Inspire

Here is a word that has travelled a long way! These days, the most common use of the word is to convey the idea of “filling with positive energy, animating with a particular idea, having a positive effect on somebody’s intellect”, or similar.

The Merriam-Webster Dictionary has “to make someone want to do something” as its first definition (you can see the others here).  Similarly, the definition in Macmillan Dictionary starts with “to give someone the enthusiasm to do or create something”.

So it seems that today the word is mostly understood in terms of effects of thoughts, desires and so on.

But this was not always the case. It started out as a religious word. The Oxford English Dictionary tells us: “the word was originally used of a divine or supernatural being, in the sense ‘impart a truth or idea to someone’.” The gospel writers, for example, were said to have been inspired.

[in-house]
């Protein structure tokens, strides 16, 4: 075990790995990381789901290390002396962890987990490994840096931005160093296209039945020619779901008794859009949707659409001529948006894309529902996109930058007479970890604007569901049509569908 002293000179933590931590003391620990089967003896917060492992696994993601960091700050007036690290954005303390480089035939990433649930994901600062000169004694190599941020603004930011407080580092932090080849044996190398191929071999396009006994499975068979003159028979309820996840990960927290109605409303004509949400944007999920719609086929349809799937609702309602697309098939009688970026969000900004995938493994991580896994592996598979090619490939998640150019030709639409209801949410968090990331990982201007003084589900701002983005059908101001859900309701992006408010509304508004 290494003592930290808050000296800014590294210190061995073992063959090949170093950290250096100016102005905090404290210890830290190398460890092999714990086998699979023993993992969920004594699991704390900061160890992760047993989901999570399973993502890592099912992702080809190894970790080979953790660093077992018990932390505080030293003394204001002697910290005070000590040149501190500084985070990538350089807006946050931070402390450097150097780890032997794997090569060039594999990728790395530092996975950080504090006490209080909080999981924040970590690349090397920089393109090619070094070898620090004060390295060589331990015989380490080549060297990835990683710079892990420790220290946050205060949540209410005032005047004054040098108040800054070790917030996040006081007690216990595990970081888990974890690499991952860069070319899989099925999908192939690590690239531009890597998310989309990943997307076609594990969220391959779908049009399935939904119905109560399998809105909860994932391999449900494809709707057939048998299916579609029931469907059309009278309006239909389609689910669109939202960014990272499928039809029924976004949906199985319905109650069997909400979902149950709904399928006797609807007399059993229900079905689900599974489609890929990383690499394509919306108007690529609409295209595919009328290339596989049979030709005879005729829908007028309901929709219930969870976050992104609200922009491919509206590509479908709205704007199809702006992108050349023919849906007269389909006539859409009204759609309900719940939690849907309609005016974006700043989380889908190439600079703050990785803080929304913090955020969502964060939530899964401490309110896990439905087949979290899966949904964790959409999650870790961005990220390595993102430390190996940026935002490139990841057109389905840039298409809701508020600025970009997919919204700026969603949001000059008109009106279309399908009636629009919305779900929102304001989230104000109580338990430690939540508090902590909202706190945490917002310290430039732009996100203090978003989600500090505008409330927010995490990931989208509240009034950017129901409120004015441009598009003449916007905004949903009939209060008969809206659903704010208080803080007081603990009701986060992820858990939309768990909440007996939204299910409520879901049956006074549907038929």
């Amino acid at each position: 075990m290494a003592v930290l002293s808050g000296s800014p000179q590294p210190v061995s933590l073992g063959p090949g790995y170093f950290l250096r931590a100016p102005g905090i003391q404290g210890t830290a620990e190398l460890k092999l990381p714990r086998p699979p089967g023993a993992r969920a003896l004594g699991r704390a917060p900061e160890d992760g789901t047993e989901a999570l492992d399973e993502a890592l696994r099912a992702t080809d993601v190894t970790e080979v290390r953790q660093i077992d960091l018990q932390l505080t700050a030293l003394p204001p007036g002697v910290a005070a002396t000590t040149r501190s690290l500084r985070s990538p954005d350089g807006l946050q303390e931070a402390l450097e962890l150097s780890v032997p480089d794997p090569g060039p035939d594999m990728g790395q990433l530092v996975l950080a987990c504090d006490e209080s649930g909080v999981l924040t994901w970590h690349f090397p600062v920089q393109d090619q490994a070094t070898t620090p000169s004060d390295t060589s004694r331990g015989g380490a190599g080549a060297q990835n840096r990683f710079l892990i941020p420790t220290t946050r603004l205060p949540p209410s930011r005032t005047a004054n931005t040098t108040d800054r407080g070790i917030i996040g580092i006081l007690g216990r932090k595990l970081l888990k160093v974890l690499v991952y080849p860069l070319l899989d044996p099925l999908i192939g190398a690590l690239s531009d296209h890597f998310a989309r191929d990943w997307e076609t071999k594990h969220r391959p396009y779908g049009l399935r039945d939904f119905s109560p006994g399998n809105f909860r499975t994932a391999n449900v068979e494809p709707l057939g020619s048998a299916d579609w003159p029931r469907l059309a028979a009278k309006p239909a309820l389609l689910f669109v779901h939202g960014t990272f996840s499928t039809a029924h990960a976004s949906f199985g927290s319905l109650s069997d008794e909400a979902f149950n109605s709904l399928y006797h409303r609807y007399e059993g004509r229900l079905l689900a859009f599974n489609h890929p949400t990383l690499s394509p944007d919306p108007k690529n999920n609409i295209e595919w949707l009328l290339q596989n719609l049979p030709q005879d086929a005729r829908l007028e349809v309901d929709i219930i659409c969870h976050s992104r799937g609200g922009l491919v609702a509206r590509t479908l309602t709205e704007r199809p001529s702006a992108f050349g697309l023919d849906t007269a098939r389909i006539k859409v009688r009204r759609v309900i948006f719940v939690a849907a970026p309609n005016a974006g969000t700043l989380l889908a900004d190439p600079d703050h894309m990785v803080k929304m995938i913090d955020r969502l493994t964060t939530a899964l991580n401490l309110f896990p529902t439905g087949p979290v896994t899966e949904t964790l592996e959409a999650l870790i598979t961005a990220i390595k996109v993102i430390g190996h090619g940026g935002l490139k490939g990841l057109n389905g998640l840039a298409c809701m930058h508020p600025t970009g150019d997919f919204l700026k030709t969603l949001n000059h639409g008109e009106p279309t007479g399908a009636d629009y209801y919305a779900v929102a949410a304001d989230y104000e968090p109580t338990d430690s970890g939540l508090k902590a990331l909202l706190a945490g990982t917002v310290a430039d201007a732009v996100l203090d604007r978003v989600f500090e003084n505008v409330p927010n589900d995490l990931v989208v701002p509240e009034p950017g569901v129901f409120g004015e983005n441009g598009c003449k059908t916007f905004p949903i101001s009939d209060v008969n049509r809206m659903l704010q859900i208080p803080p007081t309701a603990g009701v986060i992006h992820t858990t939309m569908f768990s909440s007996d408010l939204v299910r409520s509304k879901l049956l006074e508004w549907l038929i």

If we go back to the mid 14th century, we can find the form enspiren, alongside inspiren. Here is an example from 1390 from the Pistel of Swete Susan, a biblical story in the form of alliterative poetry:

Preye we to god vr soules enspire

(We pray that god may inspire our souls)

This Middle English form was from a 13th century Old French form; enspirer. This in turn came from Latin inspirare, which meant “to blow into”. It is made up of two elements; in + spirare. The first part, as we have seen before, means “into”, while the second means “blow”. Interestingly, this form is itself a loan-translation, or a direct use of equivalent word-components in order to convey a meaning from a foreign language; in this case Greek term πνέω (pneo), meaning “breathe”, but used in a religious sense in the Bible.

So, from breathe to blow into to positive intellectual effect. An interesting journey indeed!

While we are talking about religious senses of words, you may recognise the second element of inspire in another word often used in a religious context; spirit. It is, of course from the Latin root, meaning “breathe, blow”.

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